There something better. There is a culture that brings us into fullness. There is a Promised One who brings justice, who rewards the hard-worker, who empowers the forgotten & oppressed people, who sets the world in way that allows fullness, purpose, order, fulfillment can easily flow.

There is that Promised One, a Messiah who brings the restoration of all things. One who doesn’t have a particular bent of a particular cause, but has in mind the way to bring all things into the beauty of what they were created to be from the beginning.

We are not too far gone. We not even as far as we imagine. God isn’t unaware or inactive. Instead, I purpose that there is a fighting, a pressure, a contending because there is something new, beautiful, and fulfilling taking place, even at this time. Our spirits feel it. How we respond is up to us. But there’s only one Messiah who can bring us into the restoration of all things. There’s only one “peace on Earth” that is truly peace for all mankind. There’s only one Promised One who truly knows and understands justice. We must be careful, not to pick an idol.

The world, our spirits, and heaven itself awaits those who will hear the call and respond to a gracious, humble Messiah. Not that we may have riches and wealth for ourselves, but that we may be servants who bring the restoration of all things. Who bring children to the maturity of becoming heirs of the Father. Who brings servants up into being wise & faithful stewards. Who can see hurt and know it’s birth pangs of something beautiful coming forth, and who can midwife that birth in its proper time. Therein bringing mother, child, and even the father into joy and fullness.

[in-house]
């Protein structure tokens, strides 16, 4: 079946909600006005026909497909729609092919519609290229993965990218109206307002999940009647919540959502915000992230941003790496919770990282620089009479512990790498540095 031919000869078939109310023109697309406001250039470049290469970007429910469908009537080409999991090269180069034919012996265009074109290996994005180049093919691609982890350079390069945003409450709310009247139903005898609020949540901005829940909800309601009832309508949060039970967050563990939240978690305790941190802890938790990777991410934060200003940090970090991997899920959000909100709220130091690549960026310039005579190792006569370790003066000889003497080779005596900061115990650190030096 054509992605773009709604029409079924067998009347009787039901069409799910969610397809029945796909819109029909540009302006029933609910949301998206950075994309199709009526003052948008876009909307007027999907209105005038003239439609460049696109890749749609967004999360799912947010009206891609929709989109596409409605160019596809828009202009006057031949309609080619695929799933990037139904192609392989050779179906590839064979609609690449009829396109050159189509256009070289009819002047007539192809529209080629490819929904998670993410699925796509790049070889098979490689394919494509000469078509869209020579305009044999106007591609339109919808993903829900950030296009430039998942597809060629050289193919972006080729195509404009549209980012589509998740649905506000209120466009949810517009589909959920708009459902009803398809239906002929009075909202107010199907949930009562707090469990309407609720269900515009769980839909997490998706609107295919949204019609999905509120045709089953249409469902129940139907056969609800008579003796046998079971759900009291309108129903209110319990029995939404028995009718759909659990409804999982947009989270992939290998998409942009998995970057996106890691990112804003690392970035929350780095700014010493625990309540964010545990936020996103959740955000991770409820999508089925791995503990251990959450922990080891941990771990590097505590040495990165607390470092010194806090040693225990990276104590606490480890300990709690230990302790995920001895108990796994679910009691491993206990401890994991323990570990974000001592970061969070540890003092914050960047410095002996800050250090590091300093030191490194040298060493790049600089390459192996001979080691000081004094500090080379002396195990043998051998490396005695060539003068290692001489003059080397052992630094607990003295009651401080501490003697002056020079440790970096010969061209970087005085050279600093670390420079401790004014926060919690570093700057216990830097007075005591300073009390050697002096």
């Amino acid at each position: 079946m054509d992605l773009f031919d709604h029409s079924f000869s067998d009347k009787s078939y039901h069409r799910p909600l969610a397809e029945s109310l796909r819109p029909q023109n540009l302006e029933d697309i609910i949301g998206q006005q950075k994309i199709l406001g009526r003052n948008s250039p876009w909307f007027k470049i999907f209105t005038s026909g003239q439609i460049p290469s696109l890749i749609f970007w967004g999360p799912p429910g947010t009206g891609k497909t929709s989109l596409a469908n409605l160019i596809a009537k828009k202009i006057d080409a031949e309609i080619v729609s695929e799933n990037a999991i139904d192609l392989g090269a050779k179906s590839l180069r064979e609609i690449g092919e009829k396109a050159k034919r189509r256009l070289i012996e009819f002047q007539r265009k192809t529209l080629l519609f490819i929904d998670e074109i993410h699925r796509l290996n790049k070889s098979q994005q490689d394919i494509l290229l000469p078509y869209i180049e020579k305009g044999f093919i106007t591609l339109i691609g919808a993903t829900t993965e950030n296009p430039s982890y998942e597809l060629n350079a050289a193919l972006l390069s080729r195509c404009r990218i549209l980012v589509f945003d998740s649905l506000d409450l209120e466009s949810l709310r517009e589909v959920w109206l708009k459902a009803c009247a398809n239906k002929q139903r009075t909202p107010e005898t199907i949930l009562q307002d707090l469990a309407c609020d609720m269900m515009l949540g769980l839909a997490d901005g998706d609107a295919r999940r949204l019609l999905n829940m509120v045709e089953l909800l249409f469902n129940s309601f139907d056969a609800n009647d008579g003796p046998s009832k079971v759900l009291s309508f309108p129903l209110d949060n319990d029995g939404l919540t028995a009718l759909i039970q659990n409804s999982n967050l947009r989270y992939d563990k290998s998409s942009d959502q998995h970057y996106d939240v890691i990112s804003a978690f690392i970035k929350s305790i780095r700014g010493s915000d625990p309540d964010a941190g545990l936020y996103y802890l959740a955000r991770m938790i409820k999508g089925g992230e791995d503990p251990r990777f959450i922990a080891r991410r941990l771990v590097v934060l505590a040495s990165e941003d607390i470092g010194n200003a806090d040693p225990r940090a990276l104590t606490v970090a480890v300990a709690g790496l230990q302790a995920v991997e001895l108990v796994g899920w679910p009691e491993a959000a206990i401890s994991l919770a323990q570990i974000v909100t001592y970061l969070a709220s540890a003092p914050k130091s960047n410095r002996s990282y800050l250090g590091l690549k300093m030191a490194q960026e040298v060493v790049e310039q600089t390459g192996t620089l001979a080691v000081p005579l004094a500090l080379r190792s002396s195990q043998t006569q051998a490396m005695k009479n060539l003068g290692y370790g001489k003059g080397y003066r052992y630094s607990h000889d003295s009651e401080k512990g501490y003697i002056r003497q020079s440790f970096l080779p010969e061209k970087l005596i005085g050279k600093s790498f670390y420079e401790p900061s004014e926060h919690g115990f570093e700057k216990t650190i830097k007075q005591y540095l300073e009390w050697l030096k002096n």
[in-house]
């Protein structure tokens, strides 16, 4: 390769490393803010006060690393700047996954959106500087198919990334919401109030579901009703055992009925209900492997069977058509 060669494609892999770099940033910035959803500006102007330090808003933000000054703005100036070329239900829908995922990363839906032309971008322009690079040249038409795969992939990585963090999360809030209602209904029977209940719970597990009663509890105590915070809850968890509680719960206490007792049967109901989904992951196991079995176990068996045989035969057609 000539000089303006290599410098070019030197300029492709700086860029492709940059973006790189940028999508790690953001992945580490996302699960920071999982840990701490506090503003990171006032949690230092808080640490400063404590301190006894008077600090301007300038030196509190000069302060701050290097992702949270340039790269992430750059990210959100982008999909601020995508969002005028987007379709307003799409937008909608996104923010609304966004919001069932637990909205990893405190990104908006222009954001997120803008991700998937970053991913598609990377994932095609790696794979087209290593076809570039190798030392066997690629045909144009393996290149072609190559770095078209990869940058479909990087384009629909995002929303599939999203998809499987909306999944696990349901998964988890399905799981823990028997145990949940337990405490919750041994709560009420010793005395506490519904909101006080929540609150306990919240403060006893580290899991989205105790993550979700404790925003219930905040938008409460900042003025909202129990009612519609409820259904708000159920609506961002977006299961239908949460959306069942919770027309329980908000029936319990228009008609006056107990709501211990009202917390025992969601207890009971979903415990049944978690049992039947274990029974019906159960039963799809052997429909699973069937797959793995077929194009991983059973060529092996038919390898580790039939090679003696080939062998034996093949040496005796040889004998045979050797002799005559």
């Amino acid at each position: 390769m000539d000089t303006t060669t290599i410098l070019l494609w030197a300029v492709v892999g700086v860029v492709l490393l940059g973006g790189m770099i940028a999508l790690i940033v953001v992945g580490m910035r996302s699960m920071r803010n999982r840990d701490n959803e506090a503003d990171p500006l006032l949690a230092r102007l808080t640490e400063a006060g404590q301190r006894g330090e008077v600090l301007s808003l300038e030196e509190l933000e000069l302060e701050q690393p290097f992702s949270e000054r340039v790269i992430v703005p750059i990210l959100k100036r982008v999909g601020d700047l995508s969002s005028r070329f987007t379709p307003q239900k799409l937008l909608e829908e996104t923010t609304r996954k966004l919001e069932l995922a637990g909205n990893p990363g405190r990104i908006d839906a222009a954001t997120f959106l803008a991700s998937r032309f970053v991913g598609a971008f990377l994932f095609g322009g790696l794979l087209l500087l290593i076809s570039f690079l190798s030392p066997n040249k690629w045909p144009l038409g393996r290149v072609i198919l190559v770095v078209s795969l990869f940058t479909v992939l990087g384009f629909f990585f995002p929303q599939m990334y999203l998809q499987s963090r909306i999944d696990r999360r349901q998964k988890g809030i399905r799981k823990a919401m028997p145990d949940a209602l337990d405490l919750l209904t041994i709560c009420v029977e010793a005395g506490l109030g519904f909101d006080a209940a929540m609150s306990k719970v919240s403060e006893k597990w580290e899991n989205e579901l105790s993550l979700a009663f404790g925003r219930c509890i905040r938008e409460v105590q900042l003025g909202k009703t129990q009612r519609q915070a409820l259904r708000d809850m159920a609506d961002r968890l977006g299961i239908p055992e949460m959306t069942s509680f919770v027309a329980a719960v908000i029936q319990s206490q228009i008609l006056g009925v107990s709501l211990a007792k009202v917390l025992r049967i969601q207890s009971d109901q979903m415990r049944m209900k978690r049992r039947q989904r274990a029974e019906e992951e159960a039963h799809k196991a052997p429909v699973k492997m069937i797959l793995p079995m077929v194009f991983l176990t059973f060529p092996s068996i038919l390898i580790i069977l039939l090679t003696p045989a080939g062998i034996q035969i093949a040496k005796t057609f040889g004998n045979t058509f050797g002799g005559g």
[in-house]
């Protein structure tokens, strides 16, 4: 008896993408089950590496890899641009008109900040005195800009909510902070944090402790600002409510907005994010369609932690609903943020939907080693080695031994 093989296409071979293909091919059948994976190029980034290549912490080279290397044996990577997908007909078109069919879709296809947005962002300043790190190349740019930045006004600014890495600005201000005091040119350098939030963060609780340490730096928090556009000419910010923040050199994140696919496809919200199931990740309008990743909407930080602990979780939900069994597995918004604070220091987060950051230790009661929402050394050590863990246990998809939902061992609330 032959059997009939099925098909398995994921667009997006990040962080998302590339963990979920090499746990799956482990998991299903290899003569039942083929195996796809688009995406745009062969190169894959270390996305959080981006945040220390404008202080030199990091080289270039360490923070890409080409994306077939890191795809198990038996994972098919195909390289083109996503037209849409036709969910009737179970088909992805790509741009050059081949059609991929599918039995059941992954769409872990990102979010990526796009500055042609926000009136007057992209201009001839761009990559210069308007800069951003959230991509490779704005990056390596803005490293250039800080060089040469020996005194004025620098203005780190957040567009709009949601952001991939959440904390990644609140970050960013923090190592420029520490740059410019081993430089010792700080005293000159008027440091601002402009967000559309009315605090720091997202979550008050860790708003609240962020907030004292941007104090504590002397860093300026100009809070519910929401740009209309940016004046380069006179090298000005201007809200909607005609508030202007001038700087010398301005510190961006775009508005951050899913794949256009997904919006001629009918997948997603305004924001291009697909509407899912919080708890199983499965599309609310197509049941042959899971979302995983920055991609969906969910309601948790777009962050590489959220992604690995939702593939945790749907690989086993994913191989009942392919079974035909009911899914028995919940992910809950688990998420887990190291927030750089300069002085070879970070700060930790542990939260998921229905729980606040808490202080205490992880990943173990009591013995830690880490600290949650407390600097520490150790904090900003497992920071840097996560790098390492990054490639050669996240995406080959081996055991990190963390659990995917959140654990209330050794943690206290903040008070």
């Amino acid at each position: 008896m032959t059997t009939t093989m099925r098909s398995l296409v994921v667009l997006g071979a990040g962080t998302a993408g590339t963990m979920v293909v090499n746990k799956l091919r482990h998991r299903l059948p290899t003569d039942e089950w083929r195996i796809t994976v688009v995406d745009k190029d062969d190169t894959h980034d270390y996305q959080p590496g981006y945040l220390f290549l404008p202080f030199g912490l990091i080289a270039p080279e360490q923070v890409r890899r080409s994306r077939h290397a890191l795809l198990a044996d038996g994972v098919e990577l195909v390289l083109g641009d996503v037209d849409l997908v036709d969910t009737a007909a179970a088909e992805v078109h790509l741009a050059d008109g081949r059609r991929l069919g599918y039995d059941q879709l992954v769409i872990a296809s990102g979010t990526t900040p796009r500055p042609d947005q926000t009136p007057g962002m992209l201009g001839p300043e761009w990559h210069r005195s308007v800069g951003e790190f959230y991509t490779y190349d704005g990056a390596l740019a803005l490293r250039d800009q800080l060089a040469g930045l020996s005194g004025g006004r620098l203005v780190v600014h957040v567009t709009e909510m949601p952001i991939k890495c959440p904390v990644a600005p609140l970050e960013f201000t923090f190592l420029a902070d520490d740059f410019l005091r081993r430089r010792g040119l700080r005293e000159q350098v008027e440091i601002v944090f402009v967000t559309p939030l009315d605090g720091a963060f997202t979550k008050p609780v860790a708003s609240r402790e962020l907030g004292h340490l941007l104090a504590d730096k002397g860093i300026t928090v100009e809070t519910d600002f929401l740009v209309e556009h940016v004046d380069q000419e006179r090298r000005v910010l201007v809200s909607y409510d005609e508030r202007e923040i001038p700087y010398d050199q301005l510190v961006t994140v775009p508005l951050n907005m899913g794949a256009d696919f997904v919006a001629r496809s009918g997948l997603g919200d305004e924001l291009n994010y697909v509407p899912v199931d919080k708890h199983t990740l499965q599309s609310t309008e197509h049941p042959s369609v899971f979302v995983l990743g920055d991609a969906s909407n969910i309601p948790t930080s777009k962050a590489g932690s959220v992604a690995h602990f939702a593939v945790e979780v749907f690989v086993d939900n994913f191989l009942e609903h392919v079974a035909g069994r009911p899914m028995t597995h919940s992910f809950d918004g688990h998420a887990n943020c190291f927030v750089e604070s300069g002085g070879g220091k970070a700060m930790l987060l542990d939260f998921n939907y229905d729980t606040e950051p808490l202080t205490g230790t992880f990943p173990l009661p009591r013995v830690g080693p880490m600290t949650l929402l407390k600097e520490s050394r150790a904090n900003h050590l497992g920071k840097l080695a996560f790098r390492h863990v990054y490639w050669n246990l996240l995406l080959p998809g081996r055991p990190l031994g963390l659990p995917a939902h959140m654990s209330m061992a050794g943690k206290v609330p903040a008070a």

We are the people of God, through Christ Jesus, and we believe the Holy Spirit testifies to Yeshua HaMashiach bring us into the restoration of all things.
(Yeshua HaMashiach is the Hebrew name of Christ Jesus. The one and the same.)

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To the Unknown God: Perfect

We worship a God who is good. We quake before a God who is Sovereign. We know almost nothing of God because we allow this to be our prime definers of God. We are as children, barely understanding the world we live in, let alone the great world at large.

We are uninterested in God being anything but good or love. Somehow we think we can predict, control, or even manipulate what that means, and therefore how God must respond. It is not so. Yet we proclaim it.

Because God is good he would not allow his people to suffer such things.” One lady told her theory on pre-trib rapture. I may have accidentally laughed in her face and called her idealism a coupon-Jesus redeemable at anytime before tribulation. I laughed because I thought it be so childish, and she was much too old to not know or have seen some history we God did not save his people out from some kind of tribulation. Yet there she was middle class America living a “good” life. Serving a “good” God.

Early in my life I struggled to see God as good. God let’s a lot of things slide. Things that create destruction on others lives. And in my life. Such things don’t always make sense when we’re seeking a good that is God, as a defining characteristic.

Yet there’s something else that we don’t consider, which is tightly linked into this concept of God being good. Beyond good, God is perfect.  We, as people, hate perfect. It’s told to us as unobtainable.  We disdain a God who is unapproachable, but still requires of us. How very brutish! Yet if that’s how we view perfect, than we know not what perfect is.